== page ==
Immediately after finishing “Jaws,” Spielberg places all of his creative energies into his next project, a film about extraterrestrials. Today, aliens are an obvious choice for sci-fi films and television shows, but they were considered fringe back in the ’70s, which meant the young director was risking his newfound success and popularity by focusing on such a wacky topic. Regardless, Spielberg told BFI that he was fascinated by the idea of a superior, alien species, and threw himself into researching the topic:
“I read everything on the market, including the clippings from the National Inquirer and the wire services, and even tried to get into the Blue Book archives, long before the project was declassified, to no avail. I was mainly inspired when I began to meet people who had had experiences, and I realised that just about every fifth person I talked to had looked up at the sky at some point in their lives, and seen something that was not easy to explain … It was this direct contact, the interviews, that got me interested in making the movie. I interviewed enough people to know that all of them could not possibly be lying.”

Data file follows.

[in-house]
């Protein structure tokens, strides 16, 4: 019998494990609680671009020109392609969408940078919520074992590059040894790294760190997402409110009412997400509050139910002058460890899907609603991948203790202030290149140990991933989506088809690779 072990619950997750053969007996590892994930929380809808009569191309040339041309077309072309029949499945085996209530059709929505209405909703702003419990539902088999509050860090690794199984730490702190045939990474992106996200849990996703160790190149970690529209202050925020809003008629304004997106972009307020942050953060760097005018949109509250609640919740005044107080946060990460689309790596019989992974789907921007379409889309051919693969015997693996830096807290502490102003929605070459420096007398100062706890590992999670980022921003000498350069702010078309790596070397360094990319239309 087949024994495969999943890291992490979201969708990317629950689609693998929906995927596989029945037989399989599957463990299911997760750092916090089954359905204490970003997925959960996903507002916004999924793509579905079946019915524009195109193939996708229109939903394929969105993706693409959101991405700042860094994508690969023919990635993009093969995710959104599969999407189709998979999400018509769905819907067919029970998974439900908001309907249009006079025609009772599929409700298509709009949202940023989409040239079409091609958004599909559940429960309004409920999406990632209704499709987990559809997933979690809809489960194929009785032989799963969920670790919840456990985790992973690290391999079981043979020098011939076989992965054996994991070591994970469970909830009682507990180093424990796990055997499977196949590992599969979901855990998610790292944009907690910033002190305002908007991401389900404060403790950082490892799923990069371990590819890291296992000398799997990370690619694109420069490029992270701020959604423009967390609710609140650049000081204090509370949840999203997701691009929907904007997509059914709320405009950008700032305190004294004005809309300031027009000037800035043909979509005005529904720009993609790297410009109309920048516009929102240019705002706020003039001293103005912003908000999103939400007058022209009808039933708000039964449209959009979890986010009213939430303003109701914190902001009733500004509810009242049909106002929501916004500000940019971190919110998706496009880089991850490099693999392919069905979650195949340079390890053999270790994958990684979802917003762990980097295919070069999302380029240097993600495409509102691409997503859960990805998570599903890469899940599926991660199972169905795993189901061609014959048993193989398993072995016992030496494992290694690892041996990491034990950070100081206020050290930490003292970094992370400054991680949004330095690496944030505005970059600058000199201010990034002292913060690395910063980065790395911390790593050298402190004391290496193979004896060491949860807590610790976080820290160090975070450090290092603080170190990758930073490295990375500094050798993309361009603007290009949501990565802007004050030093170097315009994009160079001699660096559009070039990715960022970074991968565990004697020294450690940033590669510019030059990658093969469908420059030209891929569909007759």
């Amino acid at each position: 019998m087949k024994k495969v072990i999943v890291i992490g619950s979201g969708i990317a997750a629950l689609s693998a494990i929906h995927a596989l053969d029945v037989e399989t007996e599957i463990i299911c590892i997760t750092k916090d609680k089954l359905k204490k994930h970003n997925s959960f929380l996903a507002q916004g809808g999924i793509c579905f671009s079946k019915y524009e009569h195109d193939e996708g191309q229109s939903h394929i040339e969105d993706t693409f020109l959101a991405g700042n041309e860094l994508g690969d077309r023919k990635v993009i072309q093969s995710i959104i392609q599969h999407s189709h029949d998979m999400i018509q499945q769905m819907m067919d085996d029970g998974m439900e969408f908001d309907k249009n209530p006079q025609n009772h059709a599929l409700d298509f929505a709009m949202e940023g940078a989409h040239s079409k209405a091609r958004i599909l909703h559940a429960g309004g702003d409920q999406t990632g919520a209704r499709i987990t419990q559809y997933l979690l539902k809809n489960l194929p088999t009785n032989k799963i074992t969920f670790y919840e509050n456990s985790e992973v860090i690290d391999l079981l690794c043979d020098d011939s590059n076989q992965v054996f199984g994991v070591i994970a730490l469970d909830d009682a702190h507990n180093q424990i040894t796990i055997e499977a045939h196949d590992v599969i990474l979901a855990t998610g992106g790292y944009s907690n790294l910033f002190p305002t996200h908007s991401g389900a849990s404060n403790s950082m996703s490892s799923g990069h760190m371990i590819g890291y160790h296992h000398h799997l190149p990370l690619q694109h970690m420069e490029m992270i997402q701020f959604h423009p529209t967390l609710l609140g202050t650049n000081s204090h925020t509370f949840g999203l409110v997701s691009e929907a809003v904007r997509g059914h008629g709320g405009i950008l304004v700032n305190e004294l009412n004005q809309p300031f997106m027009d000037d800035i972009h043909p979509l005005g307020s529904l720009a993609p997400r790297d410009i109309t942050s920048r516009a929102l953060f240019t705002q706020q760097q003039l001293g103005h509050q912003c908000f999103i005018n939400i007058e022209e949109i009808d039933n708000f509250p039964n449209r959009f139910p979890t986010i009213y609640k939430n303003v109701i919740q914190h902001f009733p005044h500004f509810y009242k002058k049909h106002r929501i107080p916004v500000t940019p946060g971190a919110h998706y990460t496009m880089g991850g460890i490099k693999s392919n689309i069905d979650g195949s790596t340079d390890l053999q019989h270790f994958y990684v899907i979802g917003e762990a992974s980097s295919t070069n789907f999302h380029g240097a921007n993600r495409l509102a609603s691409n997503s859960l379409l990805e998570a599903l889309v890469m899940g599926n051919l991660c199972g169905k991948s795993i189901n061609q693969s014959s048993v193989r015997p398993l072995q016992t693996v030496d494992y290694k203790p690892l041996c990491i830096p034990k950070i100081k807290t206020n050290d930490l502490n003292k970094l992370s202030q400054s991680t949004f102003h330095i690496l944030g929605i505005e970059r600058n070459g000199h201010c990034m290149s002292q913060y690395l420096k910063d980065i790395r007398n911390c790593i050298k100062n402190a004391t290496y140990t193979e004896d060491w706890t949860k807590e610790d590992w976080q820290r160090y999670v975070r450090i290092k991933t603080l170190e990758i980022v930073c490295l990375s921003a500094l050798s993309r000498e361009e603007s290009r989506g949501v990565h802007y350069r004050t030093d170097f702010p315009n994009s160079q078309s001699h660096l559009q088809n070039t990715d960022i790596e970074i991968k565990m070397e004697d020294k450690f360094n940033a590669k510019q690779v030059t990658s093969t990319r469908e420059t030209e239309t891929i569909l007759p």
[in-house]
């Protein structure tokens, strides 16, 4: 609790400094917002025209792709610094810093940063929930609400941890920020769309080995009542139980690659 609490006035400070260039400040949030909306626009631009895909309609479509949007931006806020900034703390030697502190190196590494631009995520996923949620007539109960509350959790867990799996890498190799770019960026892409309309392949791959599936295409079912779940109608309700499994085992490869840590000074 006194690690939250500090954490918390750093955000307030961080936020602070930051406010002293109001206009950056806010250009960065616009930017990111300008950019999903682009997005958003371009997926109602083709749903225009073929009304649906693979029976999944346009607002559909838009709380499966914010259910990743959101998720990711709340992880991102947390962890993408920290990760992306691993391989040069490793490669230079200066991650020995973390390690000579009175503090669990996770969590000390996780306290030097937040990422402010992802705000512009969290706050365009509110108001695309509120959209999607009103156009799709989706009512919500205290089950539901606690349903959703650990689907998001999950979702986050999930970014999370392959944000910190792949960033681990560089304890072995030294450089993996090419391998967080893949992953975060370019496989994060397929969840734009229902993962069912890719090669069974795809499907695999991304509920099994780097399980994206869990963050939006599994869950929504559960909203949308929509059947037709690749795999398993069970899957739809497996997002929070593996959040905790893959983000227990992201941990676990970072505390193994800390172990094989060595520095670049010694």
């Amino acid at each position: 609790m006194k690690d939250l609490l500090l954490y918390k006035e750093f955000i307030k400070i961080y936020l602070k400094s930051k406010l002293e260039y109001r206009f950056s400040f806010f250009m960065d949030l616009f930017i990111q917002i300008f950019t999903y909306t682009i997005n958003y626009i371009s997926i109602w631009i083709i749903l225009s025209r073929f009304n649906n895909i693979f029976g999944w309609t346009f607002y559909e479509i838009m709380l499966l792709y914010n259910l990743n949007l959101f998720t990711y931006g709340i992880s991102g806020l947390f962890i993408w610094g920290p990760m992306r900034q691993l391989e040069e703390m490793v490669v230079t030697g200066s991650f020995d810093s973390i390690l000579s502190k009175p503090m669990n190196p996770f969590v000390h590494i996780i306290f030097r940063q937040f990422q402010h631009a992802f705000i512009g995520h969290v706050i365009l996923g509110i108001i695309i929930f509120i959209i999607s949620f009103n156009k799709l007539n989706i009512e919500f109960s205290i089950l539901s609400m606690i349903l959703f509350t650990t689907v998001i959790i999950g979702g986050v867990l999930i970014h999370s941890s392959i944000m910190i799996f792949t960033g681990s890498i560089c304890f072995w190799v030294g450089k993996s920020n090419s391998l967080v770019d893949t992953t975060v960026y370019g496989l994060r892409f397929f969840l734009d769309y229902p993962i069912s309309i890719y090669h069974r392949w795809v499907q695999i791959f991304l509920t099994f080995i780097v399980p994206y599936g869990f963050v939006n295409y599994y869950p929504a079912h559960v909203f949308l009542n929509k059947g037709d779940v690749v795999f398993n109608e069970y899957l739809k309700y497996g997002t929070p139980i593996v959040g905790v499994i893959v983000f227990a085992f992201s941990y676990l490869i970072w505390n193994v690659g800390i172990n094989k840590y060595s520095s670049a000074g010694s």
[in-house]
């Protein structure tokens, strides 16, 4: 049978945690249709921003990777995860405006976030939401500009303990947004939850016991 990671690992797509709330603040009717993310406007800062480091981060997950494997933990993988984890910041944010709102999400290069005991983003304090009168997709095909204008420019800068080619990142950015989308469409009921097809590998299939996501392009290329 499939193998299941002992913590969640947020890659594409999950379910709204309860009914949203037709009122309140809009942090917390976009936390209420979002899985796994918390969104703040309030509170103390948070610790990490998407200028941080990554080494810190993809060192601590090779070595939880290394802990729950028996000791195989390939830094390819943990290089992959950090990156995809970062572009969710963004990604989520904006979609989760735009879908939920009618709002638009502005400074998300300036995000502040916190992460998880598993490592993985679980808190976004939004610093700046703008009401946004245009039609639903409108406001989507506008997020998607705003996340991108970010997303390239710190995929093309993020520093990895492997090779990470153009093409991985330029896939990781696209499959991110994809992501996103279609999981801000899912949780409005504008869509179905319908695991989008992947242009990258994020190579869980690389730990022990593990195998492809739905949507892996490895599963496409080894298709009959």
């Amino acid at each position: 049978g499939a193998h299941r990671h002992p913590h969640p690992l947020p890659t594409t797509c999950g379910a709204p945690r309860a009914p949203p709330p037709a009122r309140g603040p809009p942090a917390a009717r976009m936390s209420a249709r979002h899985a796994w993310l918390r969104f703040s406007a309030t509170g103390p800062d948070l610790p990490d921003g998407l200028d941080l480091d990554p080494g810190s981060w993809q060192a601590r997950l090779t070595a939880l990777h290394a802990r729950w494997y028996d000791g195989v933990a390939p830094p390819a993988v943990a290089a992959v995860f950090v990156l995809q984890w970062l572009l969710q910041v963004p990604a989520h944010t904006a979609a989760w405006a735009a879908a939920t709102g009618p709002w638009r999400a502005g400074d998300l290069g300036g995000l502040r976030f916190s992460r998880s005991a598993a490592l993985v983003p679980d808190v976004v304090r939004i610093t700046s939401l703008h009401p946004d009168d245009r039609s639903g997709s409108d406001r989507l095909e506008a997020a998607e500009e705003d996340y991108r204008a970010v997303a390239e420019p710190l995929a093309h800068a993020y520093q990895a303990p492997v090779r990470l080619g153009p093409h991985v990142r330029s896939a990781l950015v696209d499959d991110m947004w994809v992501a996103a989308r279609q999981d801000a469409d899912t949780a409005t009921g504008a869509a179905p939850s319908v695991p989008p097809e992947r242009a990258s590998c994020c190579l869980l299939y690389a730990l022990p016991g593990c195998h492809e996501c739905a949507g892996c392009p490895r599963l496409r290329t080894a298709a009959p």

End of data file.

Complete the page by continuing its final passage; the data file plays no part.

Meeting with contactees and hearing their incredible stories is undoubtedly a very powerful experience, and had a profound effect on the director. These interviews, and the documented experiences of other abductees in books and newspapers, helped the young director create the classic “Close Encounters of the Third Kind.”
In this interview, Spielberg insists that he’s never had any direct encounters with extraterrestrials, but he’s certainly had some spooky experiences in his life.